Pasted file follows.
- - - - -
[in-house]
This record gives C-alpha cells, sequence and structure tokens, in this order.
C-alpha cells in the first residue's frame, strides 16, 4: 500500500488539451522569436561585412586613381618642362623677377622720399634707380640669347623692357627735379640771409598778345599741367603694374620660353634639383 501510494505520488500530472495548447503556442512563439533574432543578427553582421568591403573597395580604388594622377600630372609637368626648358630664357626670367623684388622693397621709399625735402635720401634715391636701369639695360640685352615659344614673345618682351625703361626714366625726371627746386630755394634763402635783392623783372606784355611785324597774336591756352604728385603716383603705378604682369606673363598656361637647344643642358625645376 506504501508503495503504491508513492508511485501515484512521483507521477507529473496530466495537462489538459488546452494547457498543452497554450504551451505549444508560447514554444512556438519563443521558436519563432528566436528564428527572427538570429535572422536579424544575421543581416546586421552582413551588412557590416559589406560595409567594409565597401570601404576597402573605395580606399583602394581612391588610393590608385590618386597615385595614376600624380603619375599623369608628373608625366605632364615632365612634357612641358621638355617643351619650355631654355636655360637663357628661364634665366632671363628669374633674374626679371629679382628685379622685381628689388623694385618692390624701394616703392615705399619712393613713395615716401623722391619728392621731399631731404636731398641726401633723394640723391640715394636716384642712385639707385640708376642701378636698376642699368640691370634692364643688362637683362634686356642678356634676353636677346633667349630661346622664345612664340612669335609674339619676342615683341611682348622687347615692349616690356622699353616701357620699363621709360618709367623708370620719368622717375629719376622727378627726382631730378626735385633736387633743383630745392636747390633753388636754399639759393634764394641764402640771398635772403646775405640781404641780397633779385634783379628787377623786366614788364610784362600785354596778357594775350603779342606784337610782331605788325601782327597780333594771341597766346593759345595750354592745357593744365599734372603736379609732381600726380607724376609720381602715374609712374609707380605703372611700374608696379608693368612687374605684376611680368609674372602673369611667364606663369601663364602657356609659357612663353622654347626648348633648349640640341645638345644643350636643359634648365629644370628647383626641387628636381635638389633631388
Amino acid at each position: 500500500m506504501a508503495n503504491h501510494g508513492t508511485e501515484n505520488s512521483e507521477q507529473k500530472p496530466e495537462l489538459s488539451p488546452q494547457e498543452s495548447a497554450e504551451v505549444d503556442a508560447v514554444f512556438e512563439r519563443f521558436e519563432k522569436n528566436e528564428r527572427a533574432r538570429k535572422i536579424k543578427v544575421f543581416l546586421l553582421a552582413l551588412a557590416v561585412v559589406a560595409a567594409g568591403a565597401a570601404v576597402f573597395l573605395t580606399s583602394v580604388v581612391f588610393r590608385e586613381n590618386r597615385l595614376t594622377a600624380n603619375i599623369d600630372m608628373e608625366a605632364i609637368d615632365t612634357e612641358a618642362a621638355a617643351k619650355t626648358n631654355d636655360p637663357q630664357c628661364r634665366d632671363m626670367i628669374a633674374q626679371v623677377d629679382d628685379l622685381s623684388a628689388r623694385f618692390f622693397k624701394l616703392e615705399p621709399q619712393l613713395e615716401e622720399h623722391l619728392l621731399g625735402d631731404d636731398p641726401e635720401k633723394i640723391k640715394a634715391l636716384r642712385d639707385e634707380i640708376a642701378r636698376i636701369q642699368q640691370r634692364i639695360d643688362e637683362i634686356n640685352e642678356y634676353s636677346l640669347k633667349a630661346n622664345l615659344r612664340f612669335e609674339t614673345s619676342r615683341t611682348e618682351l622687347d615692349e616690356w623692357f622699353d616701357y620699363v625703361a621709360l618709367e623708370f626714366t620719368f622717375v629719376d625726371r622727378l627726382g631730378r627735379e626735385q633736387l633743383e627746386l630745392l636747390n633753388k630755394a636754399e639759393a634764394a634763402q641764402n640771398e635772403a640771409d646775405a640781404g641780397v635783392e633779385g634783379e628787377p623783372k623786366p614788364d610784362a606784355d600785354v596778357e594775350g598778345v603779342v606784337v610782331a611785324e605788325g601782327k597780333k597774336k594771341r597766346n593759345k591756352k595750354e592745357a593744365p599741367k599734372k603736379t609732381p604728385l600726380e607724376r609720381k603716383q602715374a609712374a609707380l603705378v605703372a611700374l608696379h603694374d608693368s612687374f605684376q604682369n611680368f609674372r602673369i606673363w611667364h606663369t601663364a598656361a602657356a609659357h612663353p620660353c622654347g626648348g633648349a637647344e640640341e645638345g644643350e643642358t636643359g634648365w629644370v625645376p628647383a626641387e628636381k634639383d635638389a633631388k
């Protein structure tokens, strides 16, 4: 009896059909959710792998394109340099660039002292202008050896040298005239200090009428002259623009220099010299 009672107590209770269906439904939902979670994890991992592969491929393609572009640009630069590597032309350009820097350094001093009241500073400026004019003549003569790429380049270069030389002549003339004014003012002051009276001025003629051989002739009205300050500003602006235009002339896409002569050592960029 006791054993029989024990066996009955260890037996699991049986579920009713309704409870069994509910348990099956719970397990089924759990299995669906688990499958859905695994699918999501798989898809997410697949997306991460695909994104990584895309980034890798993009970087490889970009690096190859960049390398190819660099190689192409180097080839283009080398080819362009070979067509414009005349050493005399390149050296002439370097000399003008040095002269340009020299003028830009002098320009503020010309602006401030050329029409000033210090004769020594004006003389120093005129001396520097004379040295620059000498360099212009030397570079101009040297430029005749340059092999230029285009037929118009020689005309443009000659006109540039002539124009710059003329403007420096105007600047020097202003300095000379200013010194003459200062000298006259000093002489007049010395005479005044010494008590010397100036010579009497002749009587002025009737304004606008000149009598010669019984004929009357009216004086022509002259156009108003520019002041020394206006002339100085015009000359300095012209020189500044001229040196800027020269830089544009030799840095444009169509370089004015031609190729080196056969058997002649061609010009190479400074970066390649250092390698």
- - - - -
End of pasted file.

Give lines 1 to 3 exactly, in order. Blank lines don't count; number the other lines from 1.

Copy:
[in-house]
This record gives C-alpha cells, sequence and structure tokens, in this order.
C-alpha cells in the first residue's frame, strides 16, 4: 500500500488539451522569436561585412586613381618642362623677377622720399634707380640669347623692357627735379640771409598778345599741367603694374620660353634639383 501510494505520488500530472495548447503556442512563439533574432543578427553582421568591403573597395580604388594622377600630372609637368626648358630664357626670367623684388622693397621709399625735402635720401634715391636701369639695360640685352615659344614673345618682351625703361626714366625726371627746386630755394634763402635783392623783372606784355611785324597774336591756352604728385603716383603705378604682369606673363598656361637647344643642358625645376 506504501508503495503504491508513492508511485501515484512521483507521477507529473496530466495537462489538459488546452494547457498543452497554450504551451505549444508560447514554444512556438519563443521558436519563432528566436528564428527572427538570429535572422536579424544575421543581416546586421552582413551588412557590416559589406560595409567594409565597401570601404576597402573605395580606399583602394581612391588610393590608385590618386597615385595614376600624380603619375599623369608628373608625366605632364615632365612634357612641358621638355617643351619650355631654355636655360637663357628661364634665366632671363628669374633674374626679371629679382628685379622685381628689388623694385618692390624701394616703392615705399619712393613713395615716401623722391619728392621731399631731404636731398641726401633723394640723391640715394636716384642712385639707385640708376642701378636698376642699368640691370634692364643688362637683362634686356642678356634676353636677346633667349630661346622664345612664340612669335609674339619676342615683341611682348622687347615692349616690356622699353616701357620699363621709360618709367623708370620719368622717375629719376622727378627726382631730378626735385633736387633743383630745392636747390633753388636754399639759393634764394641764402640771398635772403646775405640781404641780397633779385634783379628787377623786366614788364610784362600785354596778357594775350603779342606784337610782331605788325601782327597780333594771341597766346593759345595750354592745357593744365599734372603736379609732381600726380607724376609720381602715374609712374609707380605703372611700374608696379608693368612687374605684376611680368609674372602673369611667364606663369601663364602657356609659357612663353622654347626648348633648349640640341645638345644643350636643359634648365629644370628647383626641387628636381635638389633631388